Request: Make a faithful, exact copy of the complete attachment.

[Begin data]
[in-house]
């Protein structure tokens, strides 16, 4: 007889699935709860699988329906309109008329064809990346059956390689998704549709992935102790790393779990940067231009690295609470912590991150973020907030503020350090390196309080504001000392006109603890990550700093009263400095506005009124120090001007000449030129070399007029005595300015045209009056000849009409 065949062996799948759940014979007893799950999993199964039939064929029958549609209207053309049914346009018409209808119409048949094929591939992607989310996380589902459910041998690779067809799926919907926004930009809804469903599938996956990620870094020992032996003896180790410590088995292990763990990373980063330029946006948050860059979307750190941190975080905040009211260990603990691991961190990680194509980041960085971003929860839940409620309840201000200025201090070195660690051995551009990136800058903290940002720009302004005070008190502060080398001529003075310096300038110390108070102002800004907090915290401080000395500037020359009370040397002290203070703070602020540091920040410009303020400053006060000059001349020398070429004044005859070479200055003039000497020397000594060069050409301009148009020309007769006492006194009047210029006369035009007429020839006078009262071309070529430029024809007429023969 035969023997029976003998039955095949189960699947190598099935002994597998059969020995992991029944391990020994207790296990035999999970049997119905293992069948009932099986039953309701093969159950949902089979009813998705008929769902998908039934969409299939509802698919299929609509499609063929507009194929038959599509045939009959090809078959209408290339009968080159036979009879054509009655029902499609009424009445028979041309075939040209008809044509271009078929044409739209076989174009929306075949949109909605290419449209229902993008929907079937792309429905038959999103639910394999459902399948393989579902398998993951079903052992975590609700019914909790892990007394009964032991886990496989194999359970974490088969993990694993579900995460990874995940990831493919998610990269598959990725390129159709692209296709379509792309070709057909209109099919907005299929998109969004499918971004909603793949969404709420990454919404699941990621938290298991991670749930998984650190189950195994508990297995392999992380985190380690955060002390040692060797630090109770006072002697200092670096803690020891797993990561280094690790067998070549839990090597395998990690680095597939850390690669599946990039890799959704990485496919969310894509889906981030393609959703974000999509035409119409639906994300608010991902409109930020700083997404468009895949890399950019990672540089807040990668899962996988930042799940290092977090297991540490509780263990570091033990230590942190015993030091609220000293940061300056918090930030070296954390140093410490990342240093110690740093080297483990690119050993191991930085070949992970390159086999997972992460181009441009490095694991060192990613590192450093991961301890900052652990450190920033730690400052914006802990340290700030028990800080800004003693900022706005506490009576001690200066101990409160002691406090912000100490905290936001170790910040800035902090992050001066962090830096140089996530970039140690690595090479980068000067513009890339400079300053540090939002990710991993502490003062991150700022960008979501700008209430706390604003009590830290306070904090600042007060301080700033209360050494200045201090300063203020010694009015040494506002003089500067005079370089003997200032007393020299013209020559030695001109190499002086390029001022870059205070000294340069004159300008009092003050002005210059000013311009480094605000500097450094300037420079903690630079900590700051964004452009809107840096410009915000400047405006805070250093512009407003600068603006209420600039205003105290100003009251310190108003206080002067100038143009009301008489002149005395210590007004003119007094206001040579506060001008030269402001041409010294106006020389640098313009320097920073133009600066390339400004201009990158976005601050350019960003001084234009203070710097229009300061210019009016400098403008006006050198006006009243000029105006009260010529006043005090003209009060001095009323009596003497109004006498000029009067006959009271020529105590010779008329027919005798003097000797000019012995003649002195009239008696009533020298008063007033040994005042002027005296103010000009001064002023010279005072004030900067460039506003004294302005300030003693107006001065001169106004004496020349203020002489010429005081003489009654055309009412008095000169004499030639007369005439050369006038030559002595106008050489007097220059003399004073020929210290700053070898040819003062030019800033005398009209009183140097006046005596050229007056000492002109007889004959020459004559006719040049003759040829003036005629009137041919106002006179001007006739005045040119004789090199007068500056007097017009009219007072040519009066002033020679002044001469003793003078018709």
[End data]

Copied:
[in-house]
């Protein structure tokens, strides 16, 4: 007889699935709860699988329906309109008329064809990346059956390689998704549709992935102790790393779990940067231009690295609470912590991150973020907030503020350090390196309080504001000392006109603890990550700093009263400095506005009124120090001007000449030129070399007029005595300015045209009056000849009409 065949062996799948759940014979007893799950999993199964039939064929029958549609209207053309049914346009018409209808119409048949094929591939992607989310996380589902459910041998690779067809799926919907926004930009809804469903599938996956990620870094020992032996003896180790410590088995292990763990990373980063330029946006948050860059979307750190941190975080905040009211260990603990691991961190990680194509980041960085971003929860839940409620309840201000200025201090070195660690051995551009990136800058903290940002720009302004005070008190502060080398001529003075310096300038110390108070102002800004907090915290401080000395500037020359009370040397002290203070703070602020540091920040410009303020400053006060000059001349020398070429004044005859070479200055003039000497020397000594060069050409301009148009020309007769006492006194009047210029006369035009007429020839006078009262071309070529430029024809007429023969 035969023997029976003998039955095949189960699947190598099935002994597998059969020995992991029944391990020994207790296990035999999970049997119905293992069948009932099986039953309701093969159950949902089979009813998705008929769902998908039934969409299939509802698919299929609509499609063929507009194929038959599509045939009959090809078959209408290339009968080159036979009879054509009655029902499609009424009445028979041309075939040209008809044509271009078929044409739209076989174009929306075949949109909605290419449209229902993008929907079937792309429905038959999103639910394999459902399948393989579902398998993951079903052992975590609700019914909790892990007394009964032991886990496989194999359970974490088969993990694993579900995460990874995940990831493919998610990269598959990725390129159709692209296709379509792309070709057909209109099919907005299929998109969004499918971004909603793949969404709420990454919404699941990621938290298991991670749930998984650190189950195994508990297995392999992380985190380690955060002390040692060797630090109770006072002697200092670096803690020891797993990561280094690790067998070549839990090597395998990690680095597939850390690669599946990039890799959704990485496919969310894509889906981030393609959703974000999509035409119409639906994300608010991902409109930020700083997404468009895949890399950019990672540089807040990668899962996988930042799940290092977090297991540490509780263990570091033990230590942190015993030091609220000293940061300056918090930030070296954390140093410490990342240093110690740093080297483990690119050993191991930085070949992970390159086999997972992460181009441009490095694991060192990613590192450093991961301890900052652990450190920033730690400052914006802990340290700030028990800080800004003693900022706005506490009576001690200066101990409160002691406090912000100490905290936001170790910040800035902090992050001066962090830096140089996530970039140690690595090479980068000067513009890339400079300053540090939002990710991993502490003062991150700022960008979501700008209430706390604003009590830290306070904090600042007060301080700033209360050494200045201090300063203020010694009015040494506002003089500067005079370089003997200032007393020299013209020559030695001109190499002086390029001022870059205070000294340069004159300008009092003050002005210059000013311009480094605000500097450094300037420079903690630079900590700051964004452009809107840096410009915000400047405006805070250093512009407003600068603006209420600039205003105290100003009251310190108003206080002067100038143009009301008489002149005395210590007004003119007094206001040579506060001008030269402001041409010294106006020389640098313009320097920073133009600066390339400004201009990158976005601050350019960003001084234009203070710097229009300061210019009016400098403008006006050198006006009243000029105006009260010529006043005090003209009060001095009323009596003497109004006498000029009067006959009271020529105590010779008329027919005798003097000797000019012995003649002195009239008696009533020298008063007033040994005042002027005296103010000009001064002023010279005072004030900067460039506003004294302005300030003693107006001065001169106004004496020349203020002489010429005081003489009654055309009412008095000169004499030639007369005439050369006038030559002595106008050489007097220059003399004073020929210290700053070898040819003062030019800033005398009209009183140097006046005596050229007056000492002109007889004959020459004559006719040049003759040829003036005629009137041919106002006179001007006739005045040119004789090199007068500056007097017009009219007072040519009066002033020679002044001469003793003078018709």